Bad resumes/good resumes *rant* - page 6

by mclennan 11,895 Views | 56 Comments

I'm assisting with hiring a new case manager RN and would like to vent about the HORRIBLE quality resumes I am seeing in the mile high stack we're reading through. #1 problem: basic spelling, grammar, punctuation and command... Read More


  1. 2
    I am always willing to help, I have been there. I didn't become good at resume writing overnight. I had to research it thoroughly to find out what current employers are looking for. So instead of PMing each of you, I will show you what I have found out. Just make sure you hit these points within your Resume. Secondly, don't forget the "homerun" a Cover Letter can bring, and its importance. It is your one chance to flat-out ask for an interview to sell your skills and knowledge at the INTERVIEW. If you are making interviews you are doing something right. I am going to type it up on a thread right now so I don't derail this one. I will name the thread "Getting Your Desired Position 101."
    strawberryluv and friendlyjane like this.
  2. 0
    Unfortunately....I am not even getting calls for an interview. My references are fine. So there must be something I am doing wrong with my resume/cover letter. I am becoming increasingly disheartened at the economy and the way new grads are facing brick walls when applying for jobs.
  3. 1
    I will look got your thread Boston! I could certainly use the help! Thanks.
    BostonTerrierLoverRN likes this.
  4. 0
    Perfect grammar doesn't guarantee a good nurse, but it will help with finding that job and charting in a readable manner. I've seen some notes charted by nurses that, due to spelling and grammatical errors, would not hold up in court.
    Wow! I am kind or nervous to post on this topic because I may mess up on my grammar or spelling. This is just a forum and not a college paper, right? Ha ha! Just kidding, but I am paying extra attention to my commas and spelling in this post.

    I understand why grammar and spelling are important for a job resume, but is it true that if you don't put a comma where it should be when charting it would not stand up in court? That would be too picky, wouldn't it? That kind of freaks me out a bit. What is the criteria for grammar and spelling errors in charting? I would think it would be more then just simple mistakes, correct? Oh, and I love the OP. It is such a great reference to have. I am putting it in my favorites file for the future when I am done with school.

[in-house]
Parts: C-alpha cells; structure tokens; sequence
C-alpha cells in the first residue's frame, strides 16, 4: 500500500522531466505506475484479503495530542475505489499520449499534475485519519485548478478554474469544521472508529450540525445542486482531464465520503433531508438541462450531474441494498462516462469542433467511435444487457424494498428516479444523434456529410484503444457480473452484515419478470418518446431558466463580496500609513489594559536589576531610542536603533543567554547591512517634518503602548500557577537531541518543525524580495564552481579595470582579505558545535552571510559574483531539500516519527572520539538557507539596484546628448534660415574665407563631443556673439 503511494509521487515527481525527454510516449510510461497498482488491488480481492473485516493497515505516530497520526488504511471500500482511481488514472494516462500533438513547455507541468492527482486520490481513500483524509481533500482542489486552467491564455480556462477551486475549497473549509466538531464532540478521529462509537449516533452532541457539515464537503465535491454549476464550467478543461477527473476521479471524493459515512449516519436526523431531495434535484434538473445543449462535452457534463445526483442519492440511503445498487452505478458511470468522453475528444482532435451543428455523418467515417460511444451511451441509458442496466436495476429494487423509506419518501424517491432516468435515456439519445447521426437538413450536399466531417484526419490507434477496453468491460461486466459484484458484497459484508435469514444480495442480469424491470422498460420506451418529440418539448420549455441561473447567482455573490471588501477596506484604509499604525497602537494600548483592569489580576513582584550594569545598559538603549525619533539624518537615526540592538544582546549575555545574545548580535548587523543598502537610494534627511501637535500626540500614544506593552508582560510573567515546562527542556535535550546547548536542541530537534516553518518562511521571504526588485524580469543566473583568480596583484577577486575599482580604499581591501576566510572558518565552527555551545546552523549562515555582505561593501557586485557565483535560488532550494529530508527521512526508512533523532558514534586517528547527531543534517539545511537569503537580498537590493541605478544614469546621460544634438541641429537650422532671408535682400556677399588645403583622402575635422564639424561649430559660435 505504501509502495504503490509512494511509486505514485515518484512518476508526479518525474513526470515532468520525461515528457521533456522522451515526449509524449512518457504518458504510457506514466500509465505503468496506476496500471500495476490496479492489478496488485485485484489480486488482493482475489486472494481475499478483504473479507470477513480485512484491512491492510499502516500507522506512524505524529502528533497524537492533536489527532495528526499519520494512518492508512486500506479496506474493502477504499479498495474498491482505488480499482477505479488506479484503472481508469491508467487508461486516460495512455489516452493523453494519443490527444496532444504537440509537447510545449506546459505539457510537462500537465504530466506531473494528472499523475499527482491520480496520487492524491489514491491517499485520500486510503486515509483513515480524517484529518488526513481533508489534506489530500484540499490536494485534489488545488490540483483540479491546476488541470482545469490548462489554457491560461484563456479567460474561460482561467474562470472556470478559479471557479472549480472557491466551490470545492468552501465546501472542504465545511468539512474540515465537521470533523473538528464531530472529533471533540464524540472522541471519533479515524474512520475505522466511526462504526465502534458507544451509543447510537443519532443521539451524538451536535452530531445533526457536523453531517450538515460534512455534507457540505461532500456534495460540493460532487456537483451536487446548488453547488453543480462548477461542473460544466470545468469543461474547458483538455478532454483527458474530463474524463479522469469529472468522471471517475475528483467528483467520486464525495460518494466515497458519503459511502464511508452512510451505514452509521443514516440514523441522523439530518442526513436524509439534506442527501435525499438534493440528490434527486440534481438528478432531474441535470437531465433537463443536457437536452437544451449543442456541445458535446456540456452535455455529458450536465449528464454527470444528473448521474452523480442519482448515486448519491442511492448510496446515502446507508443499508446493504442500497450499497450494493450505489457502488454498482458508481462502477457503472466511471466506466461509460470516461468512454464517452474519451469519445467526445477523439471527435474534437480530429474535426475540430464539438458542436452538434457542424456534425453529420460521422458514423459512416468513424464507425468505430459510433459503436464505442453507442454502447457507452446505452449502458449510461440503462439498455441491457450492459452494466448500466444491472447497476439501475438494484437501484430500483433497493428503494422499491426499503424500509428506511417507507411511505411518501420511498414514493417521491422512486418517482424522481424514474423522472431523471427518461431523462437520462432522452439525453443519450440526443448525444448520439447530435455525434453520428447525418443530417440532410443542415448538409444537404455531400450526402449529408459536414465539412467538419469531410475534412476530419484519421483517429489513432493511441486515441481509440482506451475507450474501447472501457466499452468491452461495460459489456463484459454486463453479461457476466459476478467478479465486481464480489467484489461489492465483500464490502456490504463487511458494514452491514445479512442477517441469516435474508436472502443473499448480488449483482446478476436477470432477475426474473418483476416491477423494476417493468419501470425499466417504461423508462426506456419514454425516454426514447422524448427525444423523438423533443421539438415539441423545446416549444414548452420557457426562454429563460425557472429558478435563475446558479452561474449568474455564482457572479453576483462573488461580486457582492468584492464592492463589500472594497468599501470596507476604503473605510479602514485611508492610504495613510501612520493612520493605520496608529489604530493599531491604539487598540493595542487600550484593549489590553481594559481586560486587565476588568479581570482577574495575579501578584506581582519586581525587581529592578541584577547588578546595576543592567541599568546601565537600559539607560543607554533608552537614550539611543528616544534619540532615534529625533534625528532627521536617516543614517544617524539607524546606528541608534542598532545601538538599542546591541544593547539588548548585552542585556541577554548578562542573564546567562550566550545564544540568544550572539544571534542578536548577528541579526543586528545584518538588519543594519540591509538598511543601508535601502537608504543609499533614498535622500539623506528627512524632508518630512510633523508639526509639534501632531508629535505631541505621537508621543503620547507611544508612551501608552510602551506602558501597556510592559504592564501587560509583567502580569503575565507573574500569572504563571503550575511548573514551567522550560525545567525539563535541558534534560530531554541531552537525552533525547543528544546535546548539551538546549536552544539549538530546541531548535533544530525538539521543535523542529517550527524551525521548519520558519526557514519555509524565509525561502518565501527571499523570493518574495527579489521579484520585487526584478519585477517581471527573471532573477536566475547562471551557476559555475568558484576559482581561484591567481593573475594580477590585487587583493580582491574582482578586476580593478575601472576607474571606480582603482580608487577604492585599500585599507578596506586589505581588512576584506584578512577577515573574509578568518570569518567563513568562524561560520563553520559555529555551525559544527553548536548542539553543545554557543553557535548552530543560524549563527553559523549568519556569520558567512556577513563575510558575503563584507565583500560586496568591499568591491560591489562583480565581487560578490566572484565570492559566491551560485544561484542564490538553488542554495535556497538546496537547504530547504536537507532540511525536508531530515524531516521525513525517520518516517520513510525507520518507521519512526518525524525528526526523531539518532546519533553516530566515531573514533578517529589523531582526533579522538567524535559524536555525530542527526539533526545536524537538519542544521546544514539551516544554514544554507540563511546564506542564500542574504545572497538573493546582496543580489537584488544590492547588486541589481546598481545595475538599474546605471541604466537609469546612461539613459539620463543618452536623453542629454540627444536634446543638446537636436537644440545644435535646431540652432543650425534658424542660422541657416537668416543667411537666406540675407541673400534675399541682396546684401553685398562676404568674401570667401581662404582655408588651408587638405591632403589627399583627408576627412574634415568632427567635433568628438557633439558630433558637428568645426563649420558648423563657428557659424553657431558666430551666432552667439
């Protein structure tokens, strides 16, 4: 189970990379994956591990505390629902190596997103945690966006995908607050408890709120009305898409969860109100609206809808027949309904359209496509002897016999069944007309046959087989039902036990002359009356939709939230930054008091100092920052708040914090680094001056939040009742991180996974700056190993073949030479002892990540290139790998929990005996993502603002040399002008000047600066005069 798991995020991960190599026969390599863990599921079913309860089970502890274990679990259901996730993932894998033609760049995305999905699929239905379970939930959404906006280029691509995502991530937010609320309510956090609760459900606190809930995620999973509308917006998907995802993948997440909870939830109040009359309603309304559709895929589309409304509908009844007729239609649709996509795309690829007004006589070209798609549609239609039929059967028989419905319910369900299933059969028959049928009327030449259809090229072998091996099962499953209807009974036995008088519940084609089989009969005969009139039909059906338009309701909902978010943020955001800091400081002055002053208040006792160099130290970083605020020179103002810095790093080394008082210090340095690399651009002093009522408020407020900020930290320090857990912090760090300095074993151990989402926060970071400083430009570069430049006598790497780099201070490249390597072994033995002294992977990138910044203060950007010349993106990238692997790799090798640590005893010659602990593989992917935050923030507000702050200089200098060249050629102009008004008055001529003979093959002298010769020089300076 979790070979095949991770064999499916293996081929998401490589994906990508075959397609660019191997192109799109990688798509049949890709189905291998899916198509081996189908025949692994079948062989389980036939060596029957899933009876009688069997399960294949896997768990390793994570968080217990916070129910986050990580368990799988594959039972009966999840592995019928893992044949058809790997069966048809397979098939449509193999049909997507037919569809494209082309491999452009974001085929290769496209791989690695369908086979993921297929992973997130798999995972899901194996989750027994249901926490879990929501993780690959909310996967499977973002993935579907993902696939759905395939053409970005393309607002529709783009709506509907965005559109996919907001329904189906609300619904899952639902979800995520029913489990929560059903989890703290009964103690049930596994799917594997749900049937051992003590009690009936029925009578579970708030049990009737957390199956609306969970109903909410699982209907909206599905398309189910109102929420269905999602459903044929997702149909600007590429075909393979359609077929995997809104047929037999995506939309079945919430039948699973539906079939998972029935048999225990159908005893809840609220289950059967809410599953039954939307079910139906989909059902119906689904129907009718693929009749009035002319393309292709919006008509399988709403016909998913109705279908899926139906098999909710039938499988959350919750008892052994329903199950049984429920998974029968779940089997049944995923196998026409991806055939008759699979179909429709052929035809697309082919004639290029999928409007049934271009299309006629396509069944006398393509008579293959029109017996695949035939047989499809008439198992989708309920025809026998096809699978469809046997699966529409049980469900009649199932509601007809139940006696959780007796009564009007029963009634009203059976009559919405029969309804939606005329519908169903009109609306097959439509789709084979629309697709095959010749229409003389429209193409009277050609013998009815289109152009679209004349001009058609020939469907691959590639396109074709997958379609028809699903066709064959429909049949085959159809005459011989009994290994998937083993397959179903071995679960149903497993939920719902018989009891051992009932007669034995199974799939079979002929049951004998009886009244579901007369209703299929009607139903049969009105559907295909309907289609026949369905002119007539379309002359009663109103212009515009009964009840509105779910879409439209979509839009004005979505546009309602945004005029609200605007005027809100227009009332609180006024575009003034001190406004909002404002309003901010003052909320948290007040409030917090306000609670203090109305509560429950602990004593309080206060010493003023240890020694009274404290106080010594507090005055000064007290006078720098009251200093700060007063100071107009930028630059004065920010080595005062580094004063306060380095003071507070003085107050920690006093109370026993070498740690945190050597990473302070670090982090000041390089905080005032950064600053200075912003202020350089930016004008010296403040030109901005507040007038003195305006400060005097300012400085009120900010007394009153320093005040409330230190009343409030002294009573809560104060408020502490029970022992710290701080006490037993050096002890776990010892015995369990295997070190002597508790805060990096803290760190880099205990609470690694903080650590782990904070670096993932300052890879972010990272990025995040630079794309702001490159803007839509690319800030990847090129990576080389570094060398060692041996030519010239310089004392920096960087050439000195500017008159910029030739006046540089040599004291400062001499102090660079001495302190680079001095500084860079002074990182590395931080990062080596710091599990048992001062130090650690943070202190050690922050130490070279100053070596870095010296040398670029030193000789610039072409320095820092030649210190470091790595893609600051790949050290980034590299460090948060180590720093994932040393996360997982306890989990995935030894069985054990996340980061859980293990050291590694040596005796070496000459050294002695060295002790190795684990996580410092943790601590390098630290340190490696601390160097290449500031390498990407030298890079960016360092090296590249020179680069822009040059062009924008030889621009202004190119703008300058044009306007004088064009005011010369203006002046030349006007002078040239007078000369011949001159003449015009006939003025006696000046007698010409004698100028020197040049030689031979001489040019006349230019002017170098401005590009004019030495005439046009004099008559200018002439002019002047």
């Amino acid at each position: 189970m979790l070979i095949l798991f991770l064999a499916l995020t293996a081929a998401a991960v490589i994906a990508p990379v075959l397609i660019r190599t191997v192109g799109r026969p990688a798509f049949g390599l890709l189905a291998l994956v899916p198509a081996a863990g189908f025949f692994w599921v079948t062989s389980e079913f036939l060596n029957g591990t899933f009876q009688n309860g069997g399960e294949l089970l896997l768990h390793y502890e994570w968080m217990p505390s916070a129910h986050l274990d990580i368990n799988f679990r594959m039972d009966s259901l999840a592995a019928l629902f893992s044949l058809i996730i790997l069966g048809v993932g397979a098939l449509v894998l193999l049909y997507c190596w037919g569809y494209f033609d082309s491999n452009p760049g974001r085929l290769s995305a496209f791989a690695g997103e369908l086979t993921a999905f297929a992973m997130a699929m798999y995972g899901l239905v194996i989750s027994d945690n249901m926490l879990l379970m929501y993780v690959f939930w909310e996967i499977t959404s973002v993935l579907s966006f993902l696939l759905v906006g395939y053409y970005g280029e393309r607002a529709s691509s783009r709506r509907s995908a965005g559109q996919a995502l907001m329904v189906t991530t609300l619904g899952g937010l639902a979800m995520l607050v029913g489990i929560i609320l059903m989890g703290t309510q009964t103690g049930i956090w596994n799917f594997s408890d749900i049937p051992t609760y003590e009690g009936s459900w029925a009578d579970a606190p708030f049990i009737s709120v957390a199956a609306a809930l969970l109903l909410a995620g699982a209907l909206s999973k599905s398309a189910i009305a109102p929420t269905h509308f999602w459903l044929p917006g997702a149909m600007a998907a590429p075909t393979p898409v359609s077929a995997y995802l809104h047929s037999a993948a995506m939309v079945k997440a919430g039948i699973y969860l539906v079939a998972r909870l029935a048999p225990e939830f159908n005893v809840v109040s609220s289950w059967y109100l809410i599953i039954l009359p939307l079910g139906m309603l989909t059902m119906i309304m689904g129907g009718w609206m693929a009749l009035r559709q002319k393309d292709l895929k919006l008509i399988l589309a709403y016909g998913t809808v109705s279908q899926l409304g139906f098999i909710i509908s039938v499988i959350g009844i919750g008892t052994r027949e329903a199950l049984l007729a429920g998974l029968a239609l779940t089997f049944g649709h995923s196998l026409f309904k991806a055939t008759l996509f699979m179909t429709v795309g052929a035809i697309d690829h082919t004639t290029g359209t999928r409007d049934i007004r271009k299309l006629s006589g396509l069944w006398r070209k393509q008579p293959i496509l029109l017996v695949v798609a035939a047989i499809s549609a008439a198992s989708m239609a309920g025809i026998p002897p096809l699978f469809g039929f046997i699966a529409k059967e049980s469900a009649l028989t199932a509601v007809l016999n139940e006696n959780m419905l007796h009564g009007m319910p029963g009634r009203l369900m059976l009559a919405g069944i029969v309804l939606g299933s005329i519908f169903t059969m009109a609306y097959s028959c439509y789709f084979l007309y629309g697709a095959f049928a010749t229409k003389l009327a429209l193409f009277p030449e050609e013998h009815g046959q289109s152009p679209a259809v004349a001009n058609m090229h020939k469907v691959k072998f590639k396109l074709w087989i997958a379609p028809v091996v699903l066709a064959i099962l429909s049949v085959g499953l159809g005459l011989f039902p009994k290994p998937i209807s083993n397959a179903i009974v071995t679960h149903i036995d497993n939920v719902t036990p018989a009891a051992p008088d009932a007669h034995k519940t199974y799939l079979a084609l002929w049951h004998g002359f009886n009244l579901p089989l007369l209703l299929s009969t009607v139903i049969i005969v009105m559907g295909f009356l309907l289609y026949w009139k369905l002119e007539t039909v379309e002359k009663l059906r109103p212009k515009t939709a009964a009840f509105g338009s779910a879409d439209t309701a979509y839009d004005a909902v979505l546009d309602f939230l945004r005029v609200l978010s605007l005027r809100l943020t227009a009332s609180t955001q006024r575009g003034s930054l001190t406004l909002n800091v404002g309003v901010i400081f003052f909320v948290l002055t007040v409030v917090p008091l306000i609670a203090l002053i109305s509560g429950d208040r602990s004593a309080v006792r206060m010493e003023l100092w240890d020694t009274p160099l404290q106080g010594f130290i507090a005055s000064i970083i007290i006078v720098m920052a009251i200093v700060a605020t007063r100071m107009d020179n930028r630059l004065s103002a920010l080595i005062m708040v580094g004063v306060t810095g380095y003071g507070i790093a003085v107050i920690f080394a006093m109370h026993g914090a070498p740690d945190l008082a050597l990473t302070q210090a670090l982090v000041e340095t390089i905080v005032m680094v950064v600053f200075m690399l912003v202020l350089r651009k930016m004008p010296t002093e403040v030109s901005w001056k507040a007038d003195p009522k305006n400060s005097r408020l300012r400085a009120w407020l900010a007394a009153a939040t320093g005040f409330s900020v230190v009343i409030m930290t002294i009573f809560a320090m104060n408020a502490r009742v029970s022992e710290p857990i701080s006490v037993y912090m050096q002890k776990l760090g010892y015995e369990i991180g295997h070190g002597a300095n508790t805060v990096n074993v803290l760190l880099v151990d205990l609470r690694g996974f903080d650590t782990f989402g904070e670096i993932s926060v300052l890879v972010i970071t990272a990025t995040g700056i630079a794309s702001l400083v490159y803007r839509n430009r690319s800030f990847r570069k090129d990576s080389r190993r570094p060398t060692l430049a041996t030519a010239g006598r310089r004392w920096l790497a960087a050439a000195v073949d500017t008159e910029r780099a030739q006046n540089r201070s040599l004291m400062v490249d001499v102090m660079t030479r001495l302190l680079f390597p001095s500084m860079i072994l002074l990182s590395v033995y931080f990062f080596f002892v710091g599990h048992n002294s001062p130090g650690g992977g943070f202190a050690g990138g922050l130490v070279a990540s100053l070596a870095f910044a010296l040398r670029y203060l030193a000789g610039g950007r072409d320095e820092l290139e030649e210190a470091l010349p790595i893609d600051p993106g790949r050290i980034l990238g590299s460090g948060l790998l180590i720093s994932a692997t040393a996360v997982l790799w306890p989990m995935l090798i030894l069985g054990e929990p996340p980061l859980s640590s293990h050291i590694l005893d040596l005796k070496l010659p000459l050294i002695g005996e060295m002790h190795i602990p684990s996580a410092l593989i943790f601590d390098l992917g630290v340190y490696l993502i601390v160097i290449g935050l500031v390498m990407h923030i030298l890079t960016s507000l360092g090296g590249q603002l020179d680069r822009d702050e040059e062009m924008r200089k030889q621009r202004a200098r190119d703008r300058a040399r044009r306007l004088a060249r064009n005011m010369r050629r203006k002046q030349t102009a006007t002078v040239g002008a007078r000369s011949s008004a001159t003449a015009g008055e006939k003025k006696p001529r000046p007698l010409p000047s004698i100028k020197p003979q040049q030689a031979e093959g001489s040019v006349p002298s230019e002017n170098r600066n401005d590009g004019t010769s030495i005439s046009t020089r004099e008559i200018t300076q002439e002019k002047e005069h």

Sorry if my grammar suckes in this post. I am not good at grammar at all, but when writing college papers and anything that needs to be professiona, l I do try very hard to have the best grammar and spelling possible. It does not come naturally to me at all. I think I added to many commas in this post for instance. LOL! Oh well!
  5. 2
    Quote from friendlyjane
    Wow! I am kind or nervous to post on this topic because I may mess up on my grammar or spelling. This is just a forum and not a college paper, right? Ha ha! Just kidding, but I am paying extra attention to my commas and spelling in this post.

    I understand why grammar and spelling are important for a job resume, but is it true that if you don't put a comma where it should be when charting it would not stand up in court? That would be too picky, wouldn't it? That kind of freaks me out a bit. What is the criteria for grammar and spelling errors in charting? I would think it would be more then just simple mistakes, correct? Oh, and I love the OP. It is such a great reference to have. I am putting it in my favorites file for the future when I am done with school.

    Sorry if my grammar suckes in this post. I am not good at grammar at all, but when writing college papers and anything that needs to be professiona, l I do try very hard to have the best grammar and spelling possible. It does not come naturally to me at all. I think I added to many commas in this post for instance. LOL! Oh well!
    Here's a non-nursing example. Think about how differences in punctuation give the two different sentences completely different meanings. The same thing can happen with nursing documentation.

    An English professor wrote the words, “Woman without her man is nothing” on the blackboard and directed his students to punctuate it correctly.
    The men wrote:
    “Woman, without her man, is nothing.”

    The women wrote: “Woman: Without her, man is nothing.”
    elkpark and friendlyjane like this.
  6. 0
    Here's a non-nursing example. Think about how differences in punctuation give the two different sentences completely different meanings. The same thing can happen with nursing documentation.

    An English professor wrote the words, “Woman without her man is nothing” on the blackboard and directed his students to punctuate it correctly.
    The men wrote:
    “Woman, without her man, is nothing.”

    The women wrote: “Woman: Without her, man is nothing.”
    Great example. Very funny as well. Thank you for answering my question.
  7. 3
    when i did some hiring at a previous business job i did throw away every resume with a typo. i know it sounds harsh, because we are all human and we do make mistakes. however, a resume is supposed to be the best reflection of you and demonstrate how much you want this job. if you couldn't take the time to proof your resume and show me how much you want this job, i can't waste my time in following up with you.

    resumes need to highlight you at your best. period.
    strawberryluv, elkpark, and wooh like this.


Top